2020 ◽  
Vol 117 (16) ◽  
pp. 8794-8803 ◽  
Katherine B. Coffman ◽  
David Klinowski

Multiple-choice examinations play a critical role in university admissions across the world. A key question is whether imposing penalties for wrong answers on these examinations deters guessing from women more than men, disadvantaging female test-takers. We consider data from a large-scale, high-stakes policy change that removed penalties for wrong answers on the national college entry examination in Chile. The policy change reduced a large gender gap in questions skipped. It also narrowed gender gaps in performance, primarily among high-performing test-takers, and in the fields of math, social science, and chemistry.

2019 ◽  
Christian Michael Smith ◽  
Eric Grodsky ◽  
John Robert Warren

Past research finds that the effect of socioeconomic origin on the probability of making educational transitions decreases for successively higher educational transitions, suggesting for example that one’s family of origin matters less for college entry than it does for high school completion. This pattern of waning effects could well be the result of selective attrition, since those of modest social origins who make a given transition may have unobserved characteristics, such as cognitive or noncognitive skills, that help them make the next transition, while better off individuals may be less steeply selected on these characteristics. I study a sample of American 10th graders from 1980 to assess how much the pattern of waning effects is due to selective attrition along academic and noncognitive skills for this cohort. I find that controlling for academic skills makes the effect of socioeconomic status more stable across transitions, but controlling for noncognitive skills does not. Socioeconomic advantage does not decline uniformly across transitions, and it appears most pronounced at the transition into college. These results do not support a claim that late transitions are egalitarian.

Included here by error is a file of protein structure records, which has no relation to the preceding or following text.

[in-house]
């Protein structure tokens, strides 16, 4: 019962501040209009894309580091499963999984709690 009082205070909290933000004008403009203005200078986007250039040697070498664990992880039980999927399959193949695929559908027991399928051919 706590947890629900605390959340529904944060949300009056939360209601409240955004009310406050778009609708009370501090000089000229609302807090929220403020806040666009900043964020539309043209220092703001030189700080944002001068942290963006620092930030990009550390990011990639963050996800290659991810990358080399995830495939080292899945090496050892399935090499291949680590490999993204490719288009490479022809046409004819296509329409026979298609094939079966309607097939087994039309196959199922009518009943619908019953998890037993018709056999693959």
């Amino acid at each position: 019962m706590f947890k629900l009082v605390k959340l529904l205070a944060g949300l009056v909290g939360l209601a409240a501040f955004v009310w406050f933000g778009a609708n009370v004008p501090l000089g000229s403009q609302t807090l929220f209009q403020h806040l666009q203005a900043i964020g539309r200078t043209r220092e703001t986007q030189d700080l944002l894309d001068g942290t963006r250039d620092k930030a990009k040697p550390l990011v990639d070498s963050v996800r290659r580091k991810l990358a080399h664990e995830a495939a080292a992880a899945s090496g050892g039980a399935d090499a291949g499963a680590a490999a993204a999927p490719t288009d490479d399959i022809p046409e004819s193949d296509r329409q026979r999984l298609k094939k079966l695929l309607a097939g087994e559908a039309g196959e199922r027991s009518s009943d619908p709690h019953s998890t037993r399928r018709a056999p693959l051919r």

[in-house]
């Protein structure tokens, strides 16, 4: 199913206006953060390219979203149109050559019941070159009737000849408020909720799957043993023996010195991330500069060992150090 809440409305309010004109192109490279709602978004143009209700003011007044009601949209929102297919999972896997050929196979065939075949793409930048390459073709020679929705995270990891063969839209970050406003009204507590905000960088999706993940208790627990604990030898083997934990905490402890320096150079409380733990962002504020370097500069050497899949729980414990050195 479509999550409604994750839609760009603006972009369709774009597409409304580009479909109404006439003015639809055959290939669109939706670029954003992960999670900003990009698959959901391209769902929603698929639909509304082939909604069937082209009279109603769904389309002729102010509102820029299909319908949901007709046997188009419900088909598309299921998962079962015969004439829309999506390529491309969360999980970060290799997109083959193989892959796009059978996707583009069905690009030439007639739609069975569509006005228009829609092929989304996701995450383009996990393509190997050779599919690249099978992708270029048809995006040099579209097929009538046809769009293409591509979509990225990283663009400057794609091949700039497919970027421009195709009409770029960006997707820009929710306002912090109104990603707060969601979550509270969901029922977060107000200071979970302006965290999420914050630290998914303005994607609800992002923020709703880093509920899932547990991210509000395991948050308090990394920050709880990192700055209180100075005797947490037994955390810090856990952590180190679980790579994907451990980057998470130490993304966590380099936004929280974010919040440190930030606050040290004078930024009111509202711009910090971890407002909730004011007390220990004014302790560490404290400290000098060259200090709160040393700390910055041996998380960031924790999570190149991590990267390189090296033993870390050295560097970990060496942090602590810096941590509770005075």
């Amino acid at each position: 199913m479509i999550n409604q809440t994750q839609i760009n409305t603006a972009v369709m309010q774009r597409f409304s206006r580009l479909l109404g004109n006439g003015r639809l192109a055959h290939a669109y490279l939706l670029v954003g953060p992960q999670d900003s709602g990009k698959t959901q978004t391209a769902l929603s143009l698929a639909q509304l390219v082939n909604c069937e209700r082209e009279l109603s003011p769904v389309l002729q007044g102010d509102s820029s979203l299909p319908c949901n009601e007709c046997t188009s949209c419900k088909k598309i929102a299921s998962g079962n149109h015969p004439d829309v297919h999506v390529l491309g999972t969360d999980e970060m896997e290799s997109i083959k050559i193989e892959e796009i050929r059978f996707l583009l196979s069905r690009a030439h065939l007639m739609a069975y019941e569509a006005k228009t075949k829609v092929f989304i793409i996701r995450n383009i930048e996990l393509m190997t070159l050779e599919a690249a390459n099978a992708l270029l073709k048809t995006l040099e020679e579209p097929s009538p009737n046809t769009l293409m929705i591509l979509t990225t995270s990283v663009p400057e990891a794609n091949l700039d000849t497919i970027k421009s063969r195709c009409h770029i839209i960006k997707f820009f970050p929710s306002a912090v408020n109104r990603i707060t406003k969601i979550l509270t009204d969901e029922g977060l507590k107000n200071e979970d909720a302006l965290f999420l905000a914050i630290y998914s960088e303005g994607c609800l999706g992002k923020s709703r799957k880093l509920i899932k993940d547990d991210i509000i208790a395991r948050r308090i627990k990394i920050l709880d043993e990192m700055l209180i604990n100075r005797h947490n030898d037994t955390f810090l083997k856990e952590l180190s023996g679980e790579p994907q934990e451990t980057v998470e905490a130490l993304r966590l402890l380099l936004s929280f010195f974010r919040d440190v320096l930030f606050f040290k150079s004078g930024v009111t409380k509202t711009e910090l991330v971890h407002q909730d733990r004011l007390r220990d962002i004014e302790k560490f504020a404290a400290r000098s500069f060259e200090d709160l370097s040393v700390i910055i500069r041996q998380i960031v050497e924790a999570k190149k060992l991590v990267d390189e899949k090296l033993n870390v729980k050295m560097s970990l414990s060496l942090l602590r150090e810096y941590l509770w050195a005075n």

Sign in / Sign up

Export Citation Format

Share Document